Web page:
But any risk is being balanced with still encouraging people to play sport for the health benefits in the guidelines produced by the government and Sport and Recreation Alliance.

They are a response to growing concerns about the potential neurodegenerative conditions among former football and rugby players, with research showing they can be more likely to develop dementia or Parkinson’s than the general population as a result of repeated blows to the head.

The group that drafted the guidelines was chaired by Professor James Calder – a renowned surgeon who has operated on football stars including Gareth Bale and Neymar.

He told Sky News: “We know that sports and exercise is good for both mental health and physical health.

“We need to have some guidance, should a person have a concussive event. And there hasn’t been UK-wide guidance.

“Scotland introduced some guidance several years ago and… it seems appropriate that we actually produce UK-wide guidance that can then be rolled out through to all different types of sports.”

The guidelines advise against phone and computer use for at least the first 48 hours after a suspected concussion to “improve recovery”.

They add: “Anyone with concussion should generally rest for 24-48 hours but can undertake easy activities of daily living and walking, but must avoid intense exercise, challenging work, or sport.

“They can then progress through the graduated return to activity (education/work) and sport programme.

“Anyone with symptoms that last longer than 28 days should be assessed and managed by an appropriate healthcare professional.”

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January 2023: Concussion subs trial rejected

Read more:
Brain injury campaigners ‘bitterly disappointed’ as Premier League trial of temporary concussion substitutes rejected

Retired rugby players who suffered concussions more depressed and anxious, study suggests

But staying on the pitch or making a speedy return can be hard to resist – even after a blow to the head.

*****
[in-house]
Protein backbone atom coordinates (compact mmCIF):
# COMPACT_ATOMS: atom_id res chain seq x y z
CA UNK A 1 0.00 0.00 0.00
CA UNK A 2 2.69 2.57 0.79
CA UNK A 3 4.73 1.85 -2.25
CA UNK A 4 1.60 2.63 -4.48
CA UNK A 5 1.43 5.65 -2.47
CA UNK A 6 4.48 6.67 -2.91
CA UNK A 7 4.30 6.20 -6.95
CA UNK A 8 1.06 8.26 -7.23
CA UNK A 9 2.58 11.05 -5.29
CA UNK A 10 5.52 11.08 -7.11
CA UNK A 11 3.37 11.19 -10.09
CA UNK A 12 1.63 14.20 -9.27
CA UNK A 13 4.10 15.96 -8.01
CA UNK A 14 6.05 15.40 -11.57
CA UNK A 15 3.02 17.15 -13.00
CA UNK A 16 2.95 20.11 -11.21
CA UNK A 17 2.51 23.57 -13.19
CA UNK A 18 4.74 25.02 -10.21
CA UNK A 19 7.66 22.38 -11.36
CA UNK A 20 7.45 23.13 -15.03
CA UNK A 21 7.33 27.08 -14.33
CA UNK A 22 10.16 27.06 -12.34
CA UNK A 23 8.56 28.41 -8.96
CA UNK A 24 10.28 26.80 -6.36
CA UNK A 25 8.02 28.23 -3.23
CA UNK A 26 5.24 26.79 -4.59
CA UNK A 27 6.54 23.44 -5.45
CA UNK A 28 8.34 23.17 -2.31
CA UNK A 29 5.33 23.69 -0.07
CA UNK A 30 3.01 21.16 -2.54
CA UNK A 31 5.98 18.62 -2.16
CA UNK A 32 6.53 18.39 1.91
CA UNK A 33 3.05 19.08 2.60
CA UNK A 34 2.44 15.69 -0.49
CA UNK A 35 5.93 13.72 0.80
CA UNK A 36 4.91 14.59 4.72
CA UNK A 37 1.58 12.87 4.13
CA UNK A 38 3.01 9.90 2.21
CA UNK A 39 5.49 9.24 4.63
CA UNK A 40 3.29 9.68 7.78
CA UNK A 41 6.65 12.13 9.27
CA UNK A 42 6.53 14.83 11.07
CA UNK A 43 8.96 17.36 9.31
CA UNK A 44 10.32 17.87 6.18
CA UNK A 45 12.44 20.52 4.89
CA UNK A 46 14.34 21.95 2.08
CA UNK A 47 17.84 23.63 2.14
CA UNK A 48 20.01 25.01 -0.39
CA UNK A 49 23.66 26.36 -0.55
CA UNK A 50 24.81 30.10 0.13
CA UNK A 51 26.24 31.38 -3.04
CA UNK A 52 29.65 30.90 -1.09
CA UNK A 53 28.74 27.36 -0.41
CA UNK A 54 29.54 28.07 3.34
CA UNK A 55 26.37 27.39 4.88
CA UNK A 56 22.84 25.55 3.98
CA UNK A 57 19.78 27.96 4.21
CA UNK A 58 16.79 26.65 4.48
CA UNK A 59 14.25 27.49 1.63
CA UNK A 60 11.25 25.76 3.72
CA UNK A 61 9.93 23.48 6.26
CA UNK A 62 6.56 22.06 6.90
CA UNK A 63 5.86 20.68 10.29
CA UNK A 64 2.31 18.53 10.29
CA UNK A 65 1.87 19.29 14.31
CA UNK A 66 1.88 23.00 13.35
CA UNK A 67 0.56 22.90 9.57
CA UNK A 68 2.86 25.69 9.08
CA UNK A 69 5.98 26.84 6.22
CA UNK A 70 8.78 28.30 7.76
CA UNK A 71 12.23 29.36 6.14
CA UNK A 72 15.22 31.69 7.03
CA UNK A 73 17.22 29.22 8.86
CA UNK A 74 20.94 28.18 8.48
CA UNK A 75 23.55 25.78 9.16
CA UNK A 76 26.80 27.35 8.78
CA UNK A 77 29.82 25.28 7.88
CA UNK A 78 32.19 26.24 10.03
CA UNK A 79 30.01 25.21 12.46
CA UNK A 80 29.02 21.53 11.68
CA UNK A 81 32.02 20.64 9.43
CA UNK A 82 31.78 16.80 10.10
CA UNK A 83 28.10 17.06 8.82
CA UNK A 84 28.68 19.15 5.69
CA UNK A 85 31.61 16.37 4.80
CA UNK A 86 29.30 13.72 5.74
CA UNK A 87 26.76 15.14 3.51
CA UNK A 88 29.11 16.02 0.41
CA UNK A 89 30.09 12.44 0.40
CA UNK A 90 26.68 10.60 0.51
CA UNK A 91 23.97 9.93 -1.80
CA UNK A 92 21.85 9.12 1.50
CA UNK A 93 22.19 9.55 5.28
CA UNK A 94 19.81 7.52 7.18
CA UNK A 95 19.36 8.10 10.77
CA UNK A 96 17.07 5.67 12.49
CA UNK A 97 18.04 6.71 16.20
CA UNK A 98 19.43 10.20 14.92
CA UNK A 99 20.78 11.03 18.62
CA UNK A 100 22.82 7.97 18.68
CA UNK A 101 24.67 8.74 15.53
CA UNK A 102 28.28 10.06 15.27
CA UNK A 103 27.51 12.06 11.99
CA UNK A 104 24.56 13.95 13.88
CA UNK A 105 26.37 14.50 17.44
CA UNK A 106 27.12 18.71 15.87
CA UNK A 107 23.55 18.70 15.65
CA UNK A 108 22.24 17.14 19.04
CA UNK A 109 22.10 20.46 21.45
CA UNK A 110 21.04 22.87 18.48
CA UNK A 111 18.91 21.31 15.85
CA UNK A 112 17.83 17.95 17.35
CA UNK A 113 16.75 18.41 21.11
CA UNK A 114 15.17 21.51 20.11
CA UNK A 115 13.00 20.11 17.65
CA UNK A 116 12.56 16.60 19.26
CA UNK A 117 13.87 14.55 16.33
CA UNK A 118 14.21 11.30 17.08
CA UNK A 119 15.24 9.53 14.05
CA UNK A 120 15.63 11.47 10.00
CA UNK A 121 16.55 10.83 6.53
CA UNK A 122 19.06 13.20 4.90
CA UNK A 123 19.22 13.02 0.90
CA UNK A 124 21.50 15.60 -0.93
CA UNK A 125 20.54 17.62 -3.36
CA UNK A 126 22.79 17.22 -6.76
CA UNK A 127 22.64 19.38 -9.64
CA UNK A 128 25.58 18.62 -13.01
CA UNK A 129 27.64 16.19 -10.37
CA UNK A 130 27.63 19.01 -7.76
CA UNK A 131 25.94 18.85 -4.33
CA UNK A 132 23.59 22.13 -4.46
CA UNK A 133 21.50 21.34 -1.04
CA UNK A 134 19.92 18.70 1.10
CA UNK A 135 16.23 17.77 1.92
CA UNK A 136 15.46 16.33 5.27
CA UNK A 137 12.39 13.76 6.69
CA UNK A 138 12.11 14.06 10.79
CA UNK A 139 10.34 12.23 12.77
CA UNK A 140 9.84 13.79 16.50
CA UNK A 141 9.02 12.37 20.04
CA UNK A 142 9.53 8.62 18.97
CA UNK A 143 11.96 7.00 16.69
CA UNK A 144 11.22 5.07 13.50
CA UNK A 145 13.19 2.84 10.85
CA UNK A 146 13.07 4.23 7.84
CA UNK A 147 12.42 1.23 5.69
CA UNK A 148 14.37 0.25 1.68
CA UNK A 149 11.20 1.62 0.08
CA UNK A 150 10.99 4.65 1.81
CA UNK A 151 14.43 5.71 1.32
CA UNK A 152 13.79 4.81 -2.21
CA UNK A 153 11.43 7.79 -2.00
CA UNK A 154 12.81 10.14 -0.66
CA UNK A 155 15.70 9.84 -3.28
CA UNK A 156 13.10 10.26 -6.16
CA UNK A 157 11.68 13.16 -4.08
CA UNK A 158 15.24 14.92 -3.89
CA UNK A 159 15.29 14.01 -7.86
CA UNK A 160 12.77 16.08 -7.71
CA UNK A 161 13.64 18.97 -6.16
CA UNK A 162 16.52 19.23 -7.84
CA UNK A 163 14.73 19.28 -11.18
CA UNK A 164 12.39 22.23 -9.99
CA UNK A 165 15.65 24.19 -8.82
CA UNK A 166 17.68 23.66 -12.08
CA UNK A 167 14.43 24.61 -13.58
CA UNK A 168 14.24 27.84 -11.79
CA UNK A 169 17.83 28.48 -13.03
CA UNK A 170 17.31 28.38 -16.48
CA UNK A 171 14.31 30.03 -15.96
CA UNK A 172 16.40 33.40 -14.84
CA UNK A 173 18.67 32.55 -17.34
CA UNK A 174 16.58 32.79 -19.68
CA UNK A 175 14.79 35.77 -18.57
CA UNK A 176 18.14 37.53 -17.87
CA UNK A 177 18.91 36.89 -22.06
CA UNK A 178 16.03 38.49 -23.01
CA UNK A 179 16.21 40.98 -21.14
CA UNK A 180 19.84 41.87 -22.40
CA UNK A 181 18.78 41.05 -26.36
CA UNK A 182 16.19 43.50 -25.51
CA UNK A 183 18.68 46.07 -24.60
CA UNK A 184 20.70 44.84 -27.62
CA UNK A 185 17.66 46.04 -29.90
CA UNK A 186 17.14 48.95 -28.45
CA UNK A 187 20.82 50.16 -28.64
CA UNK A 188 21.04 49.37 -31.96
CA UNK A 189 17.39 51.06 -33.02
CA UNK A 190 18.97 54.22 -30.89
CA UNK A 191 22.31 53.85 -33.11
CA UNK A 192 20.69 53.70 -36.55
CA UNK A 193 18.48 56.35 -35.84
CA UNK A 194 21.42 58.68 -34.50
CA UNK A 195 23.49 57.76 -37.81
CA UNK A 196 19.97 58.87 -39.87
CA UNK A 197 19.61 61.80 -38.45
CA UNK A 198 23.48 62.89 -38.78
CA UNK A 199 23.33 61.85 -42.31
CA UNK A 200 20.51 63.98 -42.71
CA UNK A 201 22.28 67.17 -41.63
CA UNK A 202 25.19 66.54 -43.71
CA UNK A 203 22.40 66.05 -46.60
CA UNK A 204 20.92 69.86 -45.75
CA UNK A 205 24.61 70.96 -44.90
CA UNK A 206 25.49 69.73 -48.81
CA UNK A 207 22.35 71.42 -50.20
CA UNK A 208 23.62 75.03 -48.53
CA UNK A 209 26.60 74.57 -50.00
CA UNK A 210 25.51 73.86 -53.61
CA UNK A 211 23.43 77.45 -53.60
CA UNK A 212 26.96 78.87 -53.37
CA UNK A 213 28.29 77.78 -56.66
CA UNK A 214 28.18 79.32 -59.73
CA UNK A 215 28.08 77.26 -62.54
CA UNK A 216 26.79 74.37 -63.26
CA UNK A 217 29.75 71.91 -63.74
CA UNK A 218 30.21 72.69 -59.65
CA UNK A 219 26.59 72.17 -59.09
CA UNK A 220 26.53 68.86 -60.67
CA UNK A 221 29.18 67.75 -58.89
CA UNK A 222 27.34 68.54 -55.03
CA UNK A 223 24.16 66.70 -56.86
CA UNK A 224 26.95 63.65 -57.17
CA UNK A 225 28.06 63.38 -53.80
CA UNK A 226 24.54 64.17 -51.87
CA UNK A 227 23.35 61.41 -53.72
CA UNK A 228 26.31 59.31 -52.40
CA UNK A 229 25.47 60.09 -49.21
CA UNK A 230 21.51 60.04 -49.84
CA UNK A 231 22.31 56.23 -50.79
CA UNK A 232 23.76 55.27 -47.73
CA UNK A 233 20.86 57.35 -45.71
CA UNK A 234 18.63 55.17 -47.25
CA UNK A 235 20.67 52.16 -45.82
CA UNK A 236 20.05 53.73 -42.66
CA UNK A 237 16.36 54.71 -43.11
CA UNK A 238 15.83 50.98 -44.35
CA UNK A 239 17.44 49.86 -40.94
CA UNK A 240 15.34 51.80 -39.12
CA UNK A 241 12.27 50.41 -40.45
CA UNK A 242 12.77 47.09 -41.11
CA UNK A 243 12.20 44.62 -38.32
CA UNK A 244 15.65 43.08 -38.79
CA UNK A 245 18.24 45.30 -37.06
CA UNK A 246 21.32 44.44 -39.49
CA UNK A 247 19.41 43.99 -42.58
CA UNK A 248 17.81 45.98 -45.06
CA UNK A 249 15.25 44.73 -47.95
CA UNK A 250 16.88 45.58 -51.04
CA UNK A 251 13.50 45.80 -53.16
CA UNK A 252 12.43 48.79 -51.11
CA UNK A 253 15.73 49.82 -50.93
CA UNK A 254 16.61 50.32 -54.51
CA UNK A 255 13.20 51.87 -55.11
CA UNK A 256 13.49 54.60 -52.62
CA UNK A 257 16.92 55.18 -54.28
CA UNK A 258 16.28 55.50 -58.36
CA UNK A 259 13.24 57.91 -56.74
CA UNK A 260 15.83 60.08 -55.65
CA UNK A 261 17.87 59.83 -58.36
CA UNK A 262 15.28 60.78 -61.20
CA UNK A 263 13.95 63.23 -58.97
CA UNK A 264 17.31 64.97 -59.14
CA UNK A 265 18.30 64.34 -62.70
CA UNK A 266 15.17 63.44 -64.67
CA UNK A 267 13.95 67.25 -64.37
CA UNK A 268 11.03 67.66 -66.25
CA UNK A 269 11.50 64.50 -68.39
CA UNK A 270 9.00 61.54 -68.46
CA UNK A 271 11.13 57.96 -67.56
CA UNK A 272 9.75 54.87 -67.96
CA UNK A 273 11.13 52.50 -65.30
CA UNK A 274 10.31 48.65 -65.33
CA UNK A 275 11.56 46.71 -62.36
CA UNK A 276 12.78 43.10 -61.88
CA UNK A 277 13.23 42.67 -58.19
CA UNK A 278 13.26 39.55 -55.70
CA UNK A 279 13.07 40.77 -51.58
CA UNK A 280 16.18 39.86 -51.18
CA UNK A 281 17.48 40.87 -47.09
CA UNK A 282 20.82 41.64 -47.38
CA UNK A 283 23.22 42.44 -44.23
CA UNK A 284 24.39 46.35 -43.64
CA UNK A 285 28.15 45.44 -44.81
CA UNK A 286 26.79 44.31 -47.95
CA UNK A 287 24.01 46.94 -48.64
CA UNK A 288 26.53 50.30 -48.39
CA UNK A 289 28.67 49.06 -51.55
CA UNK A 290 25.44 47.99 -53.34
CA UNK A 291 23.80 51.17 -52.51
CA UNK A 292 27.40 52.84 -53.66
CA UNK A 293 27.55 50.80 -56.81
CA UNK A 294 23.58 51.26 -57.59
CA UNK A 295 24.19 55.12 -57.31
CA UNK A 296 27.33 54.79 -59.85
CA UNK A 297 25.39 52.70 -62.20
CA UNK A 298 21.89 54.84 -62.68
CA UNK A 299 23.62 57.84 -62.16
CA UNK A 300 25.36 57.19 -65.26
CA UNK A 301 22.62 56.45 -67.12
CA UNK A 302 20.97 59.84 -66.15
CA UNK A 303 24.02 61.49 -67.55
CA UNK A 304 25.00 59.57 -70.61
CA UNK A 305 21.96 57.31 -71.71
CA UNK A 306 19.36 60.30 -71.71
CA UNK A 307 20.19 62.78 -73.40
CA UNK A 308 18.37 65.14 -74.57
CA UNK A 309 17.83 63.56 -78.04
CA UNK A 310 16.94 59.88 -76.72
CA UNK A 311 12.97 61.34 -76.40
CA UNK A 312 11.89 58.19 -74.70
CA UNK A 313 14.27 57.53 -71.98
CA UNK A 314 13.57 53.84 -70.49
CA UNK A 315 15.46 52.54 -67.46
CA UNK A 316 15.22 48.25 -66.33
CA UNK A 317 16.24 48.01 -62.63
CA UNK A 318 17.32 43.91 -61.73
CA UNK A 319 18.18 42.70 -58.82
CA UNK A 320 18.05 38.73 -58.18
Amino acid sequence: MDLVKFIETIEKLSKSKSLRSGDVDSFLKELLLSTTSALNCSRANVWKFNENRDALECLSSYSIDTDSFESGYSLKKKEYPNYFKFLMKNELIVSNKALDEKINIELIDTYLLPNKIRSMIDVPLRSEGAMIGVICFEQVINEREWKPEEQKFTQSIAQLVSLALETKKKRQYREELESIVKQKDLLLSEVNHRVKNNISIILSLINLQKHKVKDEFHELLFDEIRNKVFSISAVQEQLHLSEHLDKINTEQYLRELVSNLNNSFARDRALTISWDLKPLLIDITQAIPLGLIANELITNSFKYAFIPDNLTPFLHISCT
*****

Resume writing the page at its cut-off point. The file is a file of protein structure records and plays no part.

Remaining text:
Simon Shaw was always thinking about the present – playing as much rugby as possible for England and the British and Irish Lions before campaigning on concussion.

He told Sky News: “I was playing a high contact sport. I was prepared to take the risks, whether that’s a dislocated shoulder or broken ankle or whatever there was.

“There was obviously a lot of bravado in our sport. I tried to stay on the pitches as often as possible, but I was acutely aware that there could be problems in the future.”

That is why he is backing the guidelines published today, adding: “Just making sports, whatever the risk of concussion, a much safer place is very important for the health and wellbeing of the nation.”

England's Simon Shaw (right) runs at New Zealand's Brad Thorn during the Investec Challenge Series 2009 match at Twickenham, London.
England’s Simon Shaw in 2009 playing against New Zealand

This guidance is aimed at grassroots sport where medics won’t often be there to treat suspected concussions like last week in the Premier League – a fall led to Jan Bednarek being substituted by Southampton, despite the defender wanting to play on at Arsenal.

For those researching degenerative brain disease it’s about managing the safe return to playing after head traumas – not deterring people from playing.

The goal is one day having saliva or blood tests for concussion.

“We don’t have it yet, and we’re working hard,” said Professor Willie Stewart, consultant neuropathologist at Queen Elizabeth University Hospital in Glasgow.

“We made a lot of progress the last few years that would have been unthinkable before then. But we have… some way to go.”